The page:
Food stamp snafus linger

Concert to benefit hard-hit Caldwell County Yokefellow
Mar. 28, 2014 @ 08:39 AM

Tuesday morning, Caldwell County Yokefellow received three tons of food for its pantry. All of it probably will have been given away by this coming Wednesday, officials say.

The ability of Yokefellow, a crisis assistance agency, to serve its clients with food is under greater stress than ever. In the first two months of 2013, the pantry provided food assistance to 4,427 clients. During the first two months of 2014, it served 6,117 clients, a 38-percent increase.

Yokefellow director Sharon Osborn blames ongoing problems with NCFAST, the state's system for processing food stamp cases.

"I honestly do believe the food stamps issues is a big part of this, more so than just people accessing a food pantry," Osborn said Yokefellow. "NCFAST is a chronic indicator of peoples inability to access food. Food stamps is causing food pantries to not have enough food, and our numbers are not coming down, which is stressing our ability to serve these folks."

Social services staff in counties across the state struggled since the state started rolling out the computer system, NC Families Accessing Services through Technology, or NCFAST, early last year. The system was intended eventually to expedite the handling of a host of government benefits, but benefits in the Supplemental Nutrition Assistance Program, more commonly known as food stamps, were the first, and Caldwell was one of the first counties in the state to handle food stamps through NCFAST.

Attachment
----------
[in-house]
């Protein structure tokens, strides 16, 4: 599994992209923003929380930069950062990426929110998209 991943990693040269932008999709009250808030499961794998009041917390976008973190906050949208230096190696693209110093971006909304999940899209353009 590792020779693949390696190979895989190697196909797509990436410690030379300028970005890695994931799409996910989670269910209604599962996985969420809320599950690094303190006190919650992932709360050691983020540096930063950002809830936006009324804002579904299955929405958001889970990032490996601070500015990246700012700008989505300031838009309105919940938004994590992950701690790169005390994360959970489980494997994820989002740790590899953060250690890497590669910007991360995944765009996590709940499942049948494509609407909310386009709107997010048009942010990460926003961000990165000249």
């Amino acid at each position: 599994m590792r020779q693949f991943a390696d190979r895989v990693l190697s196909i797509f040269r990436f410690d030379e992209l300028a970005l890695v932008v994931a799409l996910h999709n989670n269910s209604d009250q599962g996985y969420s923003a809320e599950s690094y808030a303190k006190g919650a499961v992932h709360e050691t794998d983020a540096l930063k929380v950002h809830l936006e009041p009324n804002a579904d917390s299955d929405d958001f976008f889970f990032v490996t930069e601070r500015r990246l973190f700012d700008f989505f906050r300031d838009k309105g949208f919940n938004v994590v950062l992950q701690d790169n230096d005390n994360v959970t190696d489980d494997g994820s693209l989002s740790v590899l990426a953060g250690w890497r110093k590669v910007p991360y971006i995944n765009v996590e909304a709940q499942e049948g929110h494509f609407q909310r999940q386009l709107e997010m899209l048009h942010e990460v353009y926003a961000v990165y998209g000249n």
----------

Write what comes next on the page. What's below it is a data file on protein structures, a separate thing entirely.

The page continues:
Numerous problems, including glitches in the NCFAST software, caused a backlog of food stamp applications and recertifications, causing people to go weeks or months without benefits. Under pressure from the U.S. Department of Agriculture, which has threatened to hold back $88 million in federal funding to manage the program, the state has been trying to clear the backlog. Counties across the state have made progress by working long hours, but the problems in the system remain, so a backlog keeps forming.

The state faces a final deadline of March 31 -- this coming Monday.

As of Thursday, there were a total of 231 food stamp applications that had not been processed within the 30-day window they are supposed to be. Caldwell County had five of them, including four that were 20-30 days late. Catawba County also had five, while Burke County had two.

In the meantime, those who rely on food stamps are having to re-think their economics. In human services agencies, it is known as choosing between housing, hunger or health care.

"When the system is behind and people are used to using $400 a month (in food stamps), they have to now use rent and power bill money for food," Osborne said. 

A fund raiser featuring gospel music is being held Saturday at Mountain Grove Baptist Church, 2485 Connelly Springs Road, to help raise money for the ministry for not only food but also the help it gives people who have trouble paying their electric and other utility bills.

"Of the 30,000 pounds of food donated in February, 20,000 was from Second Harvest (a regional food bank), and 10,000 was donated by the community," Osborne said. "However, we still had to purchase $3,500 worth of food that month."

Tickets for the benefit are $5 at the door, or paid in advance at Leap of Faith and Cornerstone Bible Bookstore. For more information, call 754-7088, or e-mail